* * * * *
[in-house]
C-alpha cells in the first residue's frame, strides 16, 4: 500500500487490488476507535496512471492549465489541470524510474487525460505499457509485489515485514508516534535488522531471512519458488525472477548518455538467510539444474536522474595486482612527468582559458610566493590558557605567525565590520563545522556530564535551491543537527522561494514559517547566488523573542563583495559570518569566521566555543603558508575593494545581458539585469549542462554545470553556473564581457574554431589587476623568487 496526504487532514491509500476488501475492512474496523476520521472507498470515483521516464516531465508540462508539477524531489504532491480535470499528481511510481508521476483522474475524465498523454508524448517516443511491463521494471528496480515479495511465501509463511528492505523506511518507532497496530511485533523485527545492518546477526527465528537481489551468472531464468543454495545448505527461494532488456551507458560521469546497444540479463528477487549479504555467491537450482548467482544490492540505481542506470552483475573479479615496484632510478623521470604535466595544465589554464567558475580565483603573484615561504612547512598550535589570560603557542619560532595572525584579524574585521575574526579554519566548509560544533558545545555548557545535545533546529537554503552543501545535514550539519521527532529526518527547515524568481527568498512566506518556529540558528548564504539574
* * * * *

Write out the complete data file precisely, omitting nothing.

[in-house]
C-alpha cells in the first residue's frame, strides 16, 4: 500500500487490488476507535496512471492549465489541470524510474487525460505499457509485489515485514508516534535488522531471512519458488525472477548518455538467510539444474536522474595486482612527468582559458610566493590558557605567525565590520563545522556530564535551491543537527522561494514559517547566488523573542563583495559570518569566521566555543603558508575593494545581458539585469549542462554545470553556473564581457574554431589587476623568487 496526504487532514491509500476488501475492512474496523476520521472507498470515483521516464516531465508540462508539477524531489504532491480535470499528481511510481508521476483522474475524465498523454508524448517516443511491463521494471528496480515479495511465501509463511528492505523506511518507532497496530511485533523485527545492518546477526527465528537481489551468472531464468543454495545448505527461494532488456551507458560521469546497444540479463528477487549479504555467491537450482548467482544490492540505481542506470552483475573479479615496484632510478623521470604535466595544465589554464567558475580565483603573484615561504612547512598550535589570560603557542619560532595572525584579524574585521575574526579554519566548509560544533558545545555548557545535545533546529537554503552543501545535514550539519521527532529526518527547515524568481527568498512566506518556529540558528548564504539574